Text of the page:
Of course the argument is criticised by some other philosophers and dismissed by some scientists, but it seems to me to have force. Read a recent discussion of the argument by Plantinga, a discussion of some of the objections, and a discussion of some of the implications.

Saturday, 9 August 2008

dark energy

The words sound ominous - dark energy. Scientists are slowly coming to understand this mysterious feature of the universe.

The matter we can see, composed of protons and neutrons ('baryonic matter'), makes up only about 10-20% of all matter in the universe. The remainder is so-called "dark matter", because it neither emits nor reflects light and so cannot be seen. No-one yet knows for sure what it is (they think it may be small unreactive particles), but scientists know it exists because its gravitational impact can be measured. So there is much more to the universe than we can see, and in fact there is much more than matter - "dark energy" makes up perhaps 70%.

But dark energy is even harder to detect. Quantum physics concerns the interactions of very small particles, which behave quite differently to the objects we can see, and quite strangely to our way of thinking. One aspect of quantum physics is that where there is a quantum field, particles can appear and disappear.

 Quantum fluctuations in apparently empty space cause particles to appear and disappear rapidly. (I use the words "apparently empty" to describe space because particle physicists, who study quantum effects, say that where there is a quantum field, it is far from empty.) This causes empty space to have energy (known as vacuum energy or "dark energy") and to exert a gravitational force. The effect of dark energy can also be measured by its gravitational impact.

Dark energy acts in the opposite way to gravity - it tends to push things apart rather than pull them together, and is responsible for the expansion of the universe. In fact the amount of dark energy is within a very small range that allowed the universe to avoid either blowing apart by expanding too fast, or collapsing in on itself. Dark energy consists of large amounts of both positive and negative energy, and the two cancel out to 119 decimal places, leaving a very small number in the 120th place, allowing the universe to expand relatively slowly. Cosmologist Leonard Susskind comments: "To make the first 119 decimal places of the vacuum energy zero is most certainly no accident." This is one basis of the so-called "fine-tuning" argument that only a designer God could have been responsible for this, although Susskind, in common with many scientists, prefers the multiverse hypothesis.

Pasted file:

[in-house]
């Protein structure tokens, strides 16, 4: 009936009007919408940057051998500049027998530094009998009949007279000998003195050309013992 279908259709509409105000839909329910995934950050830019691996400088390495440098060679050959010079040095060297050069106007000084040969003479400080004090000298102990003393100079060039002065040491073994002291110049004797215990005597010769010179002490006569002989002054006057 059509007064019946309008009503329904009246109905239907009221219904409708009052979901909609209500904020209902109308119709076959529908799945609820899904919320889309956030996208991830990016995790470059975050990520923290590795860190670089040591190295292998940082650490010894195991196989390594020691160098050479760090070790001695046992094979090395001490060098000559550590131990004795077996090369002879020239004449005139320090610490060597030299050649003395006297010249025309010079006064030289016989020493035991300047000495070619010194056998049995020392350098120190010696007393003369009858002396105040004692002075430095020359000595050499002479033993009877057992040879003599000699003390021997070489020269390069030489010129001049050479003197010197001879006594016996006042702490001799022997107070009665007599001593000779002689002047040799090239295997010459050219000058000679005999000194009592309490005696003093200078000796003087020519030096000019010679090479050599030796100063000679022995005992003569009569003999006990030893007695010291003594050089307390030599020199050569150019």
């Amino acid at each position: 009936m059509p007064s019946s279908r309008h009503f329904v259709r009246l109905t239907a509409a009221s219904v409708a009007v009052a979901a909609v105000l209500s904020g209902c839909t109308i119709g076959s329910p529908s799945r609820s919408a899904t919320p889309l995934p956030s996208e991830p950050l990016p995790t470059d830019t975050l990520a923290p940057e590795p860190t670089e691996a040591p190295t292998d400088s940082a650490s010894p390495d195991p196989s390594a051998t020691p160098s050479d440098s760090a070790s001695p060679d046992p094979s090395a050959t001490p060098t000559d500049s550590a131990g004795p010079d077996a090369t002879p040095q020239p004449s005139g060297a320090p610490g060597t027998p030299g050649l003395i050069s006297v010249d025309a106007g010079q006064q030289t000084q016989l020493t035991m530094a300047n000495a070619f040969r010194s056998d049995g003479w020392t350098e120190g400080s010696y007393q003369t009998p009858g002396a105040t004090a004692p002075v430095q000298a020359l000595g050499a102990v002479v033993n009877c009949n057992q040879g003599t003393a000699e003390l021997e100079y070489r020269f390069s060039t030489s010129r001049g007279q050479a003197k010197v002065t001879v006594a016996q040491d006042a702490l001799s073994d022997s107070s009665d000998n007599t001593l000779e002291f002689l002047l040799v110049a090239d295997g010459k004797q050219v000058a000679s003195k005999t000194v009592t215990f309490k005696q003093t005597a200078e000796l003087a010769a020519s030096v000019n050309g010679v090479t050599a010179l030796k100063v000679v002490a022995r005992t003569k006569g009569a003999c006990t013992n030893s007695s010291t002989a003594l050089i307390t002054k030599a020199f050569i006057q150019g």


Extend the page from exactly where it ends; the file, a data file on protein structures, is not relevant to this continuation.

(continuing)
Stephan's Quintet group of galaxies (Photo: NASA)

Now, Astronomy magazine reports,  scientists have been able to measure the effects of dark energy in areas of space where there is either a high density of galaxies (superclusters) or a dearth of galaxies (supervoids). The dark energy stretches these areas, and this changes slightly the properties of microwave radiation passing through them. Those changes have been measured, and they demonstrate that dark energy exists, although it is still unclear exactly what it is.

Cosmology continues to be an interesting and exciting pursuit to follow.

Sunday, 3 August 2008

global warming - the dirty war

Despite the fact that most experts have long considered global warming to be a fact, there are still global warming sceptics. Now some of the reasons for this are is starting to become clear.

An interesting article in the Sydney Morning Herald has outlined how:

1. Exxon Mobil has admitted that it has funded climate change denial groups in an effort to reduce pressure on the company about the impacts of its products (see also this report).

2. A number of claims that throw doubt on global warming have been shown to be untrue, for example:

  • Famous botanist, David Bellamy, said in 2005 that according to the World Glacier Monitoring Service in Switzerland, most glaciers in the world were growing. However checking revealed that the Service's data shows they are actually retreating.
  • A website claimed the American Physical Society (the premier body of US physicists) no longer accepted the truth of human-induced global warming. However the Society's website says the evidence in favour of global warming is "incontrovertible".

If all that was reported was true, there seem to be parallels with the dishonest and partly successful attempt by tobacco companies to stifle the truth about the links between smoking and lung cancer.

Like the Who sang: "Won't be fooled again!"